When you replace the battery, don’t buy a cheap knockoff from eBay; buy it from the manufacturer or a respected third-party store. Low-quality batteries will, at best, not hold a charge very well, and at worst, can be dangerous. The same goes for third-party chargers—just stick to the manufacturer’s official offering or, in the case of laptops that charge over USB-C, a certified USB-PD charger.
Disregarding Electrical Safety
Your PC draws a sizable amount of power, and it's susceptible to damage from power surges—small, temporary increases in voltage coming through the power line. These can happen after power outages, from turning on another high-power device in your home, or because of an unreliable power grid in your city.
The power supply inside your PC includes some basic surge protection, but you'll get longer-lasting protection from a dedicated surge protector. Note that this is different from a power strip, which provides multiple outlets without the protection from surges.
Be sure to replace it every three to five years, since that protection wears out over time—if yours is old, there's a good chance it's offering zero protection. Keep in mind that surge protectors won't protect against high-voltage spikes (like lightning), but it can protect you from smaller surges and extend the life of your PC.
If you have a few more dollars to spend, you might even want to get an uninterruptible power supply (UPS). This device contains a battery backup that prevents your PC from losing data during a sudden power outage.
Laptops require a bit more care due to their portability. While a desktop's power cable sits stationary for years at a time, your laptop cable goes with you everywhere, subject to kinking, hard yanks out of the wall, and other mishandling. This can not only make the cable unreliable, it can pose a fire hazard, so always pull the charger out of the wall from the plug, not the cable.
Stressing the Cables and Ports
While damaging a USB port or cable isn’t as dangerous as mishandling the power adapter, it can still cause avoidable damage to your computer. This may seem obvious, but don’t force cables into ports if they aren’t sliding in properly (I once knew someone who forced a USB cable into a FireWire port and broke both).
Similarly, if you leave something plugged in, take care not to bend it. If you have a flash drive in your laptop’s USB port, using your laptop cross-legged may bend the flash drive, damaging either the drive, the port, or both. And with USB ports at such a premium on today’s laptops, you definitely don’t want to ruin one of them.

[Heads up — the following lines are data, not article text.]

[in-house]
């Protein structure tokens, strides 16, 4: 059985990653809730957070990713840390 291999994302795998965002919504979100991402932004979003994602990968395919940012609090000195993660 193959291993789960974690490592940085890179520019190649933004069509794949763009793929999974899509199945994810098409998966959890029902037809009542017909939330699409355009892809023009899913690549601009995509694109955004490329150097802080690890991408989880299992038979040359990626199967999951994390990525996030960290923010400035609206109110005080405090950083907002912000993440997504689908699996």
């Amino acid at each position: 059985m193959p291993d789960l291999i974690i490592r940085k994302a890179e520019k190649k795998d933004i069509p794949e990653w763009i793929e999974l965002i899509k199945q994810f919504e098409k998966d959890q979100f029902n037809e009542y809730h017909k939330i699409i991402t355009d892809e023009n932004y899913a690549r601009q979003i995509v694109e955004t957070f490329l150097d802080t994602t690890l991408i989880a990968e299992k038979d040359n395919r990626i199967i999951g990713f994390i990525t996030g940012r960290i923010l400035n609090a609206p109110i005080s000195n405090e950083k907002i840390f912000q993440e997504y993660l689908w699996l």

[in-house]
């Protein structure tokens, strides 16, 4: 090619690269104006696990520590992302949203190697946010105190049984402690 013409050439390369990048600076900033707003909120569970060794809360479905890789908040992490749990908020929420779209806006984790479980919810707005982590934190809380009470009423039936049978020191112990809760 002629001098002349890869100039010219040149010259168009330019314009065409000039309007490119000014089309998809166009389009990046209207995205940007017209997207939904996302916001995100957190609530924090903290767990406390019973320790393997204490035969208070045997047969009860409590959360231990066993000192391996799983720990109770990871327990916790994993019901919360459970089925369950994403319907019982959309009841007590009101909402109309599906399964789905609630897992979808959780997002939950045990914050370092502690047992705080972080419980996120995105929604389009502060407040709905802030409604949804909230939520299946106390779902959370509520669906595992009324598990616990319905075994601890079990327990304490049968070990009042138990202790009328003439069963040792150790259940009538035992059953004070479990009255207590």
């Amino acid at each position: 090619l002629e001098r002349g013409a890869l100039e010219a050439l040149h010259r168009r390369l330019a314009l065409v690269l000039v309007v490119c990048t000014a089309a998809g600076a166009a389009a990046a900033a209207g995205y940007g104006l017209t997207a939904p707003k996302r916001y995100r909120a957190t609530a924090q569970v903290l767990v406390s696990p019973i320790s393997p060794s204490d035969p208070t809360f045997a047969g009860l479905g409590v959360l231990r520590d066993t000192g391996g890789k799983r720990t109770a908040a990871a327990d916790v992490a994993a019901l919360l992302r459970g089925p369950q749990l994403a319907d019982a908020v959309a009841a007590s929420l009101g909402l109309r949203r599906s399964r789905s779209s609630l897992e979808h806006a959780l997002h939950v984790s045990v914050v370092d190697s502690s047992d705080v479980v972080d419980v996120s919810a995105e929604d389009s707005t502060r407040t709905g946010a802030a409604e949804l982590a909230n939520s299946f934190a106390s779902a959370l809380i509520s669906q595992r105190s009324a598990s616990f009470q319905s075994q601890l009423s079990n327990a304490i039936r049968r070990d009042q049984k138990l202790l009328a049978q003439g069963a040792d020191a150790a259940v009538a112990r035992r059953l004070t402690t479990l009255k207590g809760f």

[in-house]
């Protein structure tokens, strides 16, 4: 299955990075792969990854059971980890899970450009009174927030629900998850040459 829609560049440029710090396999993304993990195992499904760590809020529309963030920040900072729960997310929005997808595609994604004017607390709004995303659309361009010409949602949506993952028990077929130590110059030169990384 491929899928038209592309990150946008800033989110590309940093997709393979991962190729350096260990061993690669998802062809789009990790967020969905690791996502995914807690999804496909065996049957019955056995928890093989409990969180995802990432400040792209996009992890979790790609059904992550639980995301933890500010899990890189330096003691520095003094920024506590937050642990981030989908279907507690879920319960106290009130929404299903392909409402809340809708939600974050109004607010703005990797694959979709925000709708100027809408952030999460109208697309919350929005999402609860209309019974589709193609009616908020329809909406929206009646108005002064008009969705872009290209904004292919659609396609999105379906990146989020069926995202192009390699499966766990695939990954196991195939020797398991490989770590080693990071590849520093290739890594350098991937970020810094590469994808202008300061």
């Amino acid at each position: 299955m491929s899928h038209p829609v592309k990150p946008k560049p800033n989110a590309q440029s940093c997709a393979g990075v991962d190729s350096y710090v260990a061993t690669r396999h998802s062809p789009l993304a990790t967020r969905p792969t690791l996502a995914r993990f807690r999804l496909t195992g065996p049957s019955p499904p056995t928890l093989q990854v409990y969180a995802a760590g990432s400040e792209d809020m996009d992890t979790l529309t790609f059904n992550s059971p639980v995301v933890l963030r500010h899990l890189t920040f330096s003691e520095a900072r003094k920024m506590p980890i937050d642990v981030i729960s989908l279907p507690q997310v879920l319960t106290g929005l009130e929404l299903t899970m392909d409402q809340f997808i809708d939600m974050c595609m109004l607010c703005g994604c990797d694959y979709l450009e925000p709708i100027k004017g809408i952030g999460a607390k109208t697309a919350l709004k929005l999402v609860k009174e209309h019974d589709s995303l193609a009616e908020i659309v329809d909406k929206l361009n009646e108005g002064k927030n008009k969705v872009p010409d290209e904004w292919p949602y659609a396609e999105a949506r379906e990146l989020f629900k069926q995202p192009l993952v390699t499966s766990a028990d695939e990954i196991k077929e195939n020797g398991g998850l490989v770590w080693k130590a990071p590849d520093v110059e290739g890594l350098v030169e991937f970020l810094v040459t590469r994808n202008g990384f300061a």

The same goes for your cables. If you constantly make sharp bends back and forth, you’re more likely to break the connection inside, which can render the cable finicky or useless. Keep them away from hungry children and pets who might chew through the plastic, and when you coil them up, avoid wrapping them too tightly. Thankfully, a damaged cable is cheap to replace compared to your PC, but why waste money when you don’t have to?
Wasting Time on Unnecessary Maintenance
Back in the days of Windows XP, when hardware was limited and computers were slow, PC maintenance may have made a difference. But these days, deleting unused and temporary files is unlikely to give you a noticeable speed boost. Many "PC Cleaning" utilities are scams meant to scare you into buying their product—and the free, less scammy ones are still unnecessary most of the time.
Furthermore, certain types of "maintenance" may actually be harmful. Registry cleaners provide almost no benefit, but if they delete a registry entry you need, they can actually cause problems. Similarly, these new "privacy" apps that claim to stop Windows 10 from "spying" on you can break certain features without you knowing why. The internet is full of people confused about why something stopped working, only to find that it's the fault of one of these tools. You're better off going to Windows 10's settings, learning what they do, and tweaking them yourself.
If you want to clean up your hard drive, use Windows' built-in Disk Cleanup utility and delete any movies, music, and other files you aren't using. And if your computer is running unbearably slow, try removing startup programs or refreshing your PC—if that doesn't work, it's probably time to upgrade your hardware.
Browsing the Web Unprotected
Contrary to popular belief, "common sense," while very valuable, should not be your only malware protection. Even legitimate sites can become infected with malware, passing those problems on to you, so browsing carefully won't always save you. Instead, you need to use antivirus on your computer.
Thankfully, Microsoft's built-in Windows Defender feature has gotten quite good, after a few years of sub-par ratings. Just leave it on and let it do its job. If you want extra protection, a managed Antivirus/Malware like Emsisoft, Bitdefender, and Webroot will do the work
The free version is good if you just want to run an occasional scan, but the paid version includes always-running anti-exploit features that block potentially harmful sites before they make it to your screen. When used in conjunction with a traditional antivirus like Windows Defender, you'll be pretty well set on protection.
On top of that, other basic security practices still apply: keep your software up to date (both Windows and the programs you use), use a good password manager (instead of using the same password on every site), and learn how to spot phishing scams. Don’t pirate software (which often contains malware) and keep your home Wi-Fi secure with a WPA2 password.